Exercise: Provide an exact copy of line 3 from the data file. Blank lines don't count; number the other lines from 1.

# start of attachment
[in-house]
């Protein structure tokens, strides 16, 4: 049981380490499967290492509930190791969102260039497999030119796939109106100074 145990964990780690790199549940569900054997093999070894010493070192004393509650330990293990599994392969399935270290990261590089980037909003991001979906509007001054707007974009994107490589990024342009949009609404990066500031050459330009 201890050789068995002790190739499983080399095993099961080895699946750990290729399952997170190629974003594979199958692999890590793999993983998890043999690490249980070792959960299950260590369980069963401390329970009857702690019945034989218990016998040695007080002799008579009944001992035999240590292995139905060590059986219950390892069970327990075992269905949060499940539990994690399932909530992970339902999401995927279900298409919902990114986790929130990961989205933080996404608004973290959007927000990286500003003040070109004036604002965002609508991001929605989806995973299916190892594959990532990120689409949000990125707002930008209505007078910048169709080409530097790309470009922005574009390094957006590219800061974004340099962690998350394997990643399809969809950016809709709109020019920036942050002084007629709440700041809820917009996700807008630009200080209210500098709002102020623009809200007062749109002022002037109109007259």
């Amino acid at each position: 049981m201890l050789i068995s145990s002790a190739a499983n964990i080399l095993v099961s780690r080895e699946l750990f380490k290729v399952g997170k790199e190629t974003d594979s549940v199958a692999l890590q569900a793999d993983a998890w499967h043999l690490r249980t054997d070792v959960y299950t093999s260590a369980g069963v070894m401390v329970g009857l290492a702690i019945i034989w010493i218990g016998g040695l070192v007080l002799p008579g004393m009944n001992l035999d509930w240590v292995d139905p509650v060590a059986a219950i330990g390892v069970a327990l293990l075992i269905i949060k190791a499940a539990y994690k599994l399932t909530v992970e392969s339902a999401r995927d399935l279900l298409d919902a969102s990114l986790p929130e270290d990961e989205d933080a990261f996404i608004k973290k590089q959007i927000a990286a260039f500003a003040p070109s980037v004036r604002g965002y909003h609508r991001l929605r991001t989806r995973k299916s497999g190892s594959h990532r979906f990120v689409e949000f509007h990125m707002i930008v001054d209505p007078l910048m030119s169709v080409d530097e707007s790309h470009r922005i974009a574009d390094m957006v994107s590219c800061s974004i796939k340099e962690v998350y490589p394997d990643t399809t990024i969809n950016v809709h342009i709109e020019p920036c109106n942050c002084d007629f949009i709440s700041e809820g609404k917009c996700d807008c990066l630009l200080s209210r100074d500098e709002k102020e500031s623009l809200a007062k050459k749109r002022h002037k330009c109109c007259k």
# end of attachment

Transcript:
């Amino acid at each position: 049981m201890l050789i068995s145990s002790a190739a499983n964990i080399l095993v099961s780690r080895e699946l750990f380490k290729v399952g997170k790199e190629t974003d594979s549940v199958a692999l890590q569900a793999d993983a998890w499967h043999l690490r249980t054997d070792v959960y299950t093999s260590a369980g069963v070894m401390v329970g009857l290492a702690i019945i034989w010493i218990g016998g040695l070192v007080l002799p008579g004393m009944n001992l035999d509930w240590v292995d139905p509650v060590a059986a219950i330990g390892v069970a327990l293990l075992i269905i949060k190791a499940a539990y994690k599994l399932t909530v992970e392969s339902a999401r995927d399935l279900l298409d919902a969102s990114l986790p929130e270290d990961e989205d933080a990261f996404i608004k973290k590089q959007i927000a990286a260039f500003a003040p070109s980037v004036r604002g965002y909003h609508r991001l929605r991001t989806r995973k299916s497999g190892s594959h990532r979906f990120v689409e949000f509007h990125m707002i930008v001054d209505p007078l910048m030119s169709v080409d530097e707007s790309h470009r922005i974009a574009d390094m957006v994107s590219c800061s974004i796939k340099e962690v998350y490589p394997d990643t399809t990024i969809n950016v809709h342009i709109e020019p920036c109106n942050c002084d007629f949009i709440s700041e809820g609404k917009c996700d807008c990066l630009l200080s209210r100074d500098e709002k102020e500031s623009l809200a007062k050459k749109r002022h002037k330009c109109c007259k």